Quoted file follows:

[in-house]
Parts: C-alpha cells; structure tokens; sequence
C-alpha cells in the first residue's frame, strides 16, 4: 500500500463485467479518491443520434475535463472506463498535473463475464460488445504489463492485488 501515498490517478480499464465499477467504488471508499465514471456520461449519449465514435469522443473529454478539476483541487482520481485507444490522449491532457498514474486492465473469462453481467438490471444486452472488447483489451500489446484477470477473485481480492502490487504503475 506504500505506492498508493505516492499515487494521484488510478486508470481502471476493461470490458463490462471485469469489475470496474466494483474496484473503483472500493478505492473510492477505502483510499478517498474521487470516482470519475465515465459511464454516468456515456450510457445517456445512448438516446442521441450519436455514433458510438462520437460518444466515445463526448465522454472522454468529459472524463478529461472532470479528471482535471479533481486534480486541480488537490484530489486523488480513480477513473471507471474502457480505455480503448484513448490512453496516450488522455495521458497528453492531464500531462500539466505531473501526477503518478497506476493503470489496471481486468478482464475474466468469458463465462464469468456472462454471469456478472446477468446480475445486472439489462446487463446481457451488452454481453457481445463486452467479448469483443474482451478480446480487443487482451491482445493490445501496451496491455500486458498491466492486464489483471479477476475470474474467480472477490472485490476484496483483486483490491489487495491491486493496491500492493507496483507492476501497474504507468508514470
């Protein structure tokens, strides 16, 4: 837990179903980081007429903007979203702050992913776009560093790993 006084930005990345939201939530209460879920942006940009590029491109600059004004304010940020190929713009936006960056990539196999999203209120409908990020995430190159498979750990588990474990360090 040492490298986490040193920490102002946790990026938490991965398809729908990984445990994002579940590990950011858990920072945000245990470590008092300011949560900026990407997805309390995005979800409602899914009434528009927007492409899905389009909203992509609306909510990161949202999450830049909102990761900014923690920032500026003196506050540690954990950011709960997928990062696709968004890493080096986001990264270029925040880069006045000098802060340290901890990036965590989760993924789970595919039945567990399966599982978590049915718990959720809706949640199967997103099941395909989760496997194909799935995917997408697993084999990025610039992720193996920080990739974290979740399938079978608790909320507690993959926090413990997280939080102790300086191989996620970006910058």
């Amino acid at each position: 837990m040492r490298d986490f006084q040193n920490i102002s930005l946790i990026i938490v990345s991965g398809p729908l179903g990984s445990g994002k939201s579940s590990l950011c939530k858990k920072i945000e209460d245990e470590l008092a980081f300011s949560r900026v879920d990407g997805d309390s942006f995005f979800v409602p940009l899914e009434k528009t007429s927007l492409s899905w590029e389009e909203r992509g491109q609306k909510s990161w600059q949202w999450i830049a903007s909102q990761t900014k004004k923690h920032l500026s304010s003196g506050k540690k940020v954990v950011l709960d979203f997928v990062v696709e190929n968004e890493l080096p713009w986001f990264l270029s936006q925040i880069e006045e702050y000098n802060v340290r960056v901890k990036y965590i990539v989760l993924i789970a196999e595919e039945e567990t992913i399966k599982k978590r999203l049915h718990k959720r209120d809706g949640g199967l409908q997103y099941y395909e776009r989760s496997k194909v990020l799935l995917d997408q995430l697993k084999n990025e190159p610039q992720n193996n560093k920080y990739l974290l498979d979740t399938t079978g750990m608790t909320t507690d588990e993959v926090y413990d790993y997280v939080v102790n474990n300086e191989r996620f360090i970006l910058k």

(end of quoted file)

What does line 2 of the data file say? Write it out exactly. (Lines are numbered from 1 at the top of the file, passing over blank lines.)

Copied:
Parts: C-alpha cells; structure tokens; sequence